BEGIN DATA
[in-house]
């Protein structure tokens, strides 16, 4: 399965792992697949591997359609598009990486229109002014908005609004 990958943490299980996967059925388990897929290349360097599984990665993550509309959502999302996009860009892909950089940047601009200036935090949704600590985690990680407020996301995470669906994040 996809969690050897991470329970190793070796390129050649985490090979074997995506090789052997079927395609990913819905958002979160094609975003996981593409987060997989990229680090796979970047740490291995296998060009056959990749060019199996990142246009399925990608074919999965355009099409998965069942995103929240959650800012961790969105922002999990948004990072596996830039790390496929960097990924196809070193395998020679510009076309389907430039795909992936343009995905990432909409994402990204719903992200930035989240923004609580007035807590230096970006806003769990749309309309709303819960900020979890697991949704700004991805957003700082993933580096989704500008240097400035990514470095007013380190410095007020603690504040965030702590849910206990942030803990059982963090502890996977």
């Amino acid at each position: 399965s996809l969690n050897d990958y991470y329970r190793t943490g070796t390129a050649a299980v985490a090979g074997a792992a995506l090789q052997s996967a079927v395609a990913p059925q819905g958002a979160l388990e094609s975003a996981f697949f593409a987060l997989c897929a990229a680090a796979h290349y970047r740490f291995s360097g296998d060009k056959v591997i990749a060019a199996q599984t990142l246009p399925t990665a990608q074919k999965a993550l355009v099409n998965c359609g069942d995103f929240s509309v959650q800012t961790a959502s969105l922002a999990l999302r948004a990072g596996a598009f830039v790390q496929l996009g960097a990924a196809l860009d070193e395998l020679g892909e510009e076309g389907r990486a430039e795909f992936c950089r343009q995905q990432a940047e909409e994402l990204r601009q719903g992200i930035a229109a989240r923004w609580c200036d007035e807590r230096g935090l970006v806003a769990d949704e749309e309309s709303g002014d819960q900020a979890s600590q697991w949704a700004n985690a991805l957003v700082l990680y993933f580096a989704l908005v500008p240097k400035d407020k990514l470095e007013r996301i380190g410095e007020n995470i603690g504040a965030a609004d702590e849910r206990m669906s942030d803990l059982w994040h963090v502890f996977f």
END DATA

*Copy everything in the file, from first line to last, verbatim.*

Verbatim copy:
[in-house]
């Protein structure tokens, strides 16, 4: 399965792992697949591997359609598009990486229109002014908005609004 990958943490299980996967059925388990897929290349360097599984990665993550509309959502999302996009860009892909950089940047601009200036935090949704600590985690990680407020996301995470669906994040 996809969690050897991470329970190793070796390129050649985490090979074997995506090789052997079927395609990913819905958002979160094609975003996981593409987060997989990229680090796979970047740490291995296998060009056959990749060019199996990142246009399925990608074919999965355009099409998965069942995103929240959650800012961790969105922002999990948004990072596996830039790390496929960097990924196809070193395998020679510009076309389907430039795909992936343009995905990432909409994402990204719903992200930035989240923004609580007035807590230096970006806003769990749309309309709303819960900020979890697991949704700004991805957003700082993933580096989704500008240097400035990514470095007013380190410095007020603690504040965030702590849910206990942030803990059982963090502890996977």
């Amino acid at each position: 399965s996809l969690n050897d990958y991470y329970r190793t943490g070796t390129a050649a299980v985490a090979g074997a792992a995506l090789q052997s996967a079927v395609a990913p059925q819905g958002a979160l388990e094609s975003a996981f697949f593409a987060l997989c897929a990229a680090a796979h290349y970047r740490f291995s360097g296998d060009k056959v591997i990749a060019a199996q599984t990142l246009p399925t990665a990608q074919k999965a993550l355009v099409n998965c359609g069942d995103f929240s509309v959650q800012t961790a959502s969105l922002a999990l999302r948004a990072g596996a598009f830039v790390q496929l996009g960097a990924a196809l860009d070193e395998l020679g892909e510009e076309g389907r990486a430039e795909f992936c950089r343009q995905q990432a940047e909409e994402l990204r601009q719903g992200i930035a229109a989240r923004w609580c200036d007035e807590r230096g935090l970006v806003a769990d949704e749309e309309s709303g002014d819960q900020a979890s600590q697991w949704a700004n985690a991805l957003v700082l990680y993933f580096a989704l908005v500008p240097k400035d407020k990514l470095e007013r996301i380190g410095e007020n995470i603690g504040a965030a609004d702590e849910r206990m669906s942030d803990l059982w994040h963090v502890f996977f």